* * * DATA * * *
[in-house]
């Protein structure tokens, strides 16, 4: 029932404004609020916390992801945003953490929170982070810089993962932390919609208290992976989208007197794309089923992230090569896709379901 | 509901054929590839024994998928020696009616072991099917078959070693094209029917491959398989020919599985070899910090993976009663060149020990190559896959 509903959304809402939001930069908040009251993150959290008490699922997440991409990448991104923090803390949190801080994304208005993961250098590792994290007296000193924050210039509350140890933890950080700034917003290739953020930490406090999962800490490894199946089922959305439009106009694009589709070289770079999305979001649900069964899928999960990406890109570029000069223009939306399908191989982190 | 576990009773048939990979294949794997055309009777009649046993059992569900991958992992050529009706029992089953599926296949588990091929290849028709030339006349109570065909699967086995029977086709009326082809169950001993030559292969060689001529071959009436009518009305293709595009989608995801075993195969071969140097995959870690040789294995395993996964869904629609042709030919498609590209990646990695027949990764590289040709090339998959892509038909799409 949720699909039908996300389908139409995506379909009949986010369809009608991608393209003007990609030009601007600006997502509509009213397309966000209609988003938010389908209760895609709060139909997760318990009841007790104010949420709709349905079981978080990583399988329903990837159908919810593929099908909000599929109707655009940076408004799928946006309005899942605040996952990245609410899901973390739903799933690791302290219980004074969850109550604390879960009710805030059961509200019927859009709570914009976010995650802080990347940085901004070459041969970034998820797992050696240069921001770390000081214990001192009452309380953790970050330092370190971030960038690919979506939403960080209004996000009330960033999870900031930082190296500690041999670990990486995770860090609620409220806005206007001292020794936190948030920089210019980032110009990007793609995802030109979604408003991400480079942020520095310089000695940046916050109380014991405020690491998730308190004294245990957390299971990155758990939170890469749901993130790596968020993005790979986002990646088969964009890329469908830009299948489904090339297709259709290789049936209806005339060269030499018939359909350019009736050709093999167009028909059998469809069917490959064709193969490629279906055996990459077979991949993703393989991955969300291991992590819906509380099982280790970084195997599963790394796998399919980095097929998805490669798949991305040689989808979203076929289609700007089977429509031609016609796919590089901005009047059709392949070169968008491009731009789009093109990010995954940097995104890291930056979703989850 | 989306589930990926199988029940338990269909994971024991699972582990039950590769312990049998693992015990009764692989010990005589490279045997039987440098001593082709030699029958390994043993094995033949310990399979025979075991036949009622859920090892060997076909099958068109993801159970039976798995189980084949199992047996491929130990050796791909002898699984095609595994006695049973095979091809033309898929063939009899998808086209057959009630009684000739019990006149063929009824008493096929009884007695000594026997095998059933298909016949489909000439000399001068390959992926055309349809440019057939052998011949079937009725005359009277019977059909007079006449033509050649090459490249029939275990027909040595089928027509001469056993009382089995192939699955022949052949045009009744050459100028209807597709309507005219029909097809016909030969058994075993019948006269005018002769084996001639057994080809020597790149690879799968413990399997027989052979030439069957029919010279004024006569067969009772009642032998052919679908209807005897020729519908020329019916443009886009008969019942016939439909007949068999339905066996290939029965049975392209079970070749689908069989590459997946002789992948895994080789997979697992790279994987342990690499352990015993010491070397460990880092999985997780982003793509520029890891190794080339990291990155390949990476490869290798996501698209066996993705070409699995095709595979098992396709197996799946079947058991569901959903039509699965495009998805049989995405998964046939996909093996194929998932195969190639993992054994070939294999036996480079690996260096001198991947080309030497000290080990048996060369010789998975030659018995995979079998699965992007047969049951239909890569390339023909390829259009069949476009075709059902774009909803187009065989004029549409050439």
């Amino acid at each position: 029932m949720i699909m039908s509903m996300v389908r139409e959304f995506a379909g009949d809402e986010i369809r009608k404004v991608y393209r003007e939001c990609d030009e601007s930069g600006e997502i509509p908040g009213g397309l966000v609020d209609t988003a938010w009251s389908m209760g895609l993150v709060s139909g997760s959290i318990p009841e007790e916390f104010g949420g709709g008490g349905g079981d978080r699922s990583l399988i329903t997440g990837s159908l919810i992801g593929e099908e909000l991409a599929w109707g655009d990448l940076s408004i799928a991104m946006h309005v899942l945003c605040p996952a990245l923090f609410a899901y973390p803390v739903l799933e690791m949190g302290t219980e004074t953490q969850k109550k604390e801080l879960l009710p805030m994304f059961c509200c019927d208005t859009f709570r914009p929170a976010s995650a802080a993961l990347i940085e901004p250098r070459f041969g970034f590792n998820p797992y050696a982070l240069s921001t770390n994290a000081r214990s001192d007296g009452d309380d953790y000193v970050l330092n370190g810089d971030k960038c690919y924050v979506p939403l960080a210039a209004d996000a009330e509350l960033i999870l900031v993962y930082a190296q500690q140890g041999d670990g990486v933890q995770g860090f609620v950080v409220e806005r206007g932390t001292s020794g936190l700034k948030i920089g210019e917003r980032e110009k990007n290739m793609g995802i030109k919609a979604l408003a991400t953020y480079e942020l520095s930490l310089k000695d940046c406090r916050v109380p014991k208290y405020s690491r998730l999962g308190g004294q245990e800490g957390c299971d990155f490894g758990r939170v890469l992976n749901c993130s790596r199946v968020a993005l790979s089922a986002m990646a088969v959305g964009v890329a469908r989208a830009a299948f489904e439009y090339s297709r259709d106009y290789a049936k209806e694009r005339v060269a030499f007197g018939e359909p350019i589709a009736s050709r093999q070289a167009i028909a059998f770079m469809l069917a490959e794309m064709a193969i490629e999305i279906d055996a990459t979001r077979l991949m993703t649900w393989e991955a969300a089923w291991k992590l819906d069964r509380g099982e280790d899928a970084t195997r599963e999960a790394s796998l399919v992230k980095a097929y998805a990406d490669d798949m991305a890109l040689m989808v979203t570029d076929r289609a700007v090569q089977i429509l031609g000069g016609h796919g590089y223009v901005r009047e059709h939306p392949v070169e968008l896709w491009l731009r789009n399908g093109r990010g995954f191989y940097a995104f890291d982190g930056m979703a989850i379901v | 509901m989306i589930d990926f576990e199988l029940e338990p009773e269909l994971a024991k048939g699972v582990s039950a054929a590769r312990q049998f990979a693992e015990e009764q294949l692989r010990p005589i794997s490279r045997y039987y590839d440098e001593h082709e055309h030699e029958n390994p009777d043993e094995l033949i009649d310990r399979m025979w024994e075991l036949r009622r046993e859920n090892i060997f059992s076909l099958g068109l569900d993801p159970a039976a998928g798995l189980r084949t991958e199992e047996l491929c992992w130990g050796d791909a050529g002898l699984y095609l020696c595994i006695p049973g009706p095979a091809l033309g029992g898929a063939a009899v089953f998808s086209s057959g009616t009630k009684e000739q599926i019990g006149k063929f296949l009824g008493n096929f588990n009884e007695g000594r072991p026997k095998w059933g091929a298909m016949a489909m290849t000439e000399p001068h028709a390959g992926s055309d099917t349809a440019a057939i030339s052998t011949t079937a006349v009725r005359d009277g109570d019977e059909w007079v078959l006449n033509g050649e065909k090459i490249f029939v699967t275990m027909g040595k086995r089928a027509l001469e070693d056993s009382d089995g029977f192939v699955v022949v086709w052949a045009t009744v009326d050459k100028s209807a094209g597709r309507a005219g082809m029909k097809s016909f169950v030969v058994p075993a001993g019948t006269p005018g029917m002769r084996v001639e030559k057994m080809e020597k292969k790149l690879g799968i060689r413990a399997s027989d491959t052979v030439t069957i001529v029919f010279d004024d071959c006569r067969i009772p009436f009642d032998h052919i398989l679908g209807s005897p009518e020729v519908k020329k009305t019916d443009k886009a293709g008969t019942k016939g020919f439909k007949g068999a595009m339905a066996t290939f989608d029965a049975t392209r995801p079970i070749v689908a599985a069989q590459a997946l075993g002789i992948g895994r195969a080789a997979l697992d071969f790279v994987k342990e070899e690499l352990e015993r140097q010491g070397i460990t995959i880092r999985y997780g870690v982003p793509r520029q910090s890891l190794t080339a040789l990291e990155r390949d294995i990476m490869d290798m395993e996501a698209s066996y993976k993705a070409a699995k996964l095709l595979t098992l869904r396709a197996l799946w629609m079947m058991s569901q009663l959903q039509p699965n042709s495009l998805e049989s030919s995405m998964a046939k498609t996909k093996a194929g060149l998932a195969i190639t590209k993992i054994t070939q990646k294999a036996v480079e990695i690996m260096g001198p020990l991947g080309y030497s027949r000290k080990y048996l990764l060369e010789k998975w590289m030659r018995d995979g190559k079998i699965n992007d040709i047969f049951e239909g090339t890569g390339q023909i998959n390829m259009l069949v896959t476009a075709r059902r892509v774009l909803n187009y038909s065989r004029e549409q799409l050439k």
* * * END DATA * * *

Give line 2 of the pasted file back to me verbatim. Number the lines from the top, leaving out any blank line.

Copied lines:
């Protein structure tokens, strides 16, 4: 029932404004609020916390992801945003953490929170982070810089993962932390919609208290992976989208007197794309089923992230090569896709379901 | 509901054929590839024994998928020696009616072991099917078959070693094209029917491959398989020919599985070899910090993976009663060149020990190559896959 509903959304809402939001930069908040009251993150959290008490699922997440991409990448991104923090803390949190801080994304208005993961250098590792994290007296000193924050210039509350140890933890950080700034917003290739953020930490406090999962800490490894199946089922959305439009106009694009589709070289770079999305979001649900069964899928999960990406890109570029000069223009939306399908191989982190 | 576990009773048939990979294949794997055309009777009649046993059992569900991958992992050529009706029992089953599926296949588990091929290849028709030339006349109570065909699967086995029977086709009326082809169950001993030559292969060689001529071959009436009518009305293709595009989608995801075993195969071969140097995959870690040789294995395993996964869904629609042709030919498609590209990646990695027949990764590289040709090339998959892509038909799409 949720699909039908996300389908139409995506379909009949986010369809009608991608393209003007990609030009601007600006997502509509009213397309966000209609988003938010389908209760895609709060139909997760318990009841007790104010949420709709349905079981978080990583399988329903990837159908919810593929099908909000599929109707655009940076408004799928946006309005899942605040996952990245609410899901973390739903799933690791302290219980004074969850109550604390879960009710805030059961509200019927859009709570914009976010995650802080990347940085901004070459041969970034998820797992050696240069921001770390000081214990001192009452309380953790970050330092370190971030960038690919979506939403960080209004996000009330960033999870900031930082190296500690041999670990990486995770860090609620409220806005206007001292020794936190948030920089210019980032110009990007793609995802030109979604408003991400480079942020520095310089000695940046916050109380014991405020690491998730308190004294245990957390299971990155758990939170890469749901993130790596968020993005790979986002990646088969964009890329469908830009299948489904090339297709259709290789049936209806005339060269030499018939359909350019009736050709093999167009028909059998469809069917490959064709193969490629279906055996990459077979991949993703393989991955969300291991992590819906509380099982280790970084195997599963790394796998399919980095097929998805490669798949991305040689989808979203076929289609700007089977429509031609016609796919590089901005009047059709392949070169968008491009731009789009093109990010995954940097995104890291930056979703989850 | 989306589930990926199988029940338990269909994971024991699972582990039950590769312990049998693992015990009764692989010990005589490279045997039987440098001593082709030699029958390994043993094995033949310990399979025979075991036949009622859920090892060997076909099958068109993801159970039976798995189980084949199992047996491929130990050796791909002898699984095609595994006695049973095979091809033309898929063939009899998808086209057959009630009684000739019990006149063929009824008493096929009884007695000594026997095998059933298909016949489909000439000399001068390959992926055309349809440019057939052998011949079937009725005359009277019977059909007079006449033509050649090459490249029939275990027909040595089928027509001469056993009382089995192939699955022949052949045009009744050459100028209807597709309507005219029909097809016909030969058994075993019948006269005018002769084996001639057994080809020597790149690879799968413990399997027989052979030439069957029919010279004024006569067969009772009642032998052919679908209807005897020729519908020329019916443009886009008969019942016939439909007949068999339905066996290939029965049975392209079970070749689908069989590459997946002789992948895994080789997979697992790279994987342990690499352990015993010491070397460990880092999985997780982003793509520029890891190794080339990291990155390949990476490869290798996501698209066996993705070409699995095709595979098992396709197996799946079947058991569901959903039509699965495009998805049989995405998964046939996909093996194929998932195969190639993992054994070939294999036996480079690996260096001198991947080309030497000290080990048996060369010789998975030659018995995979079998699965992007047969049951239909890569390339023909390829259009069949476009075709059902774009909803187009065989004029549409050439």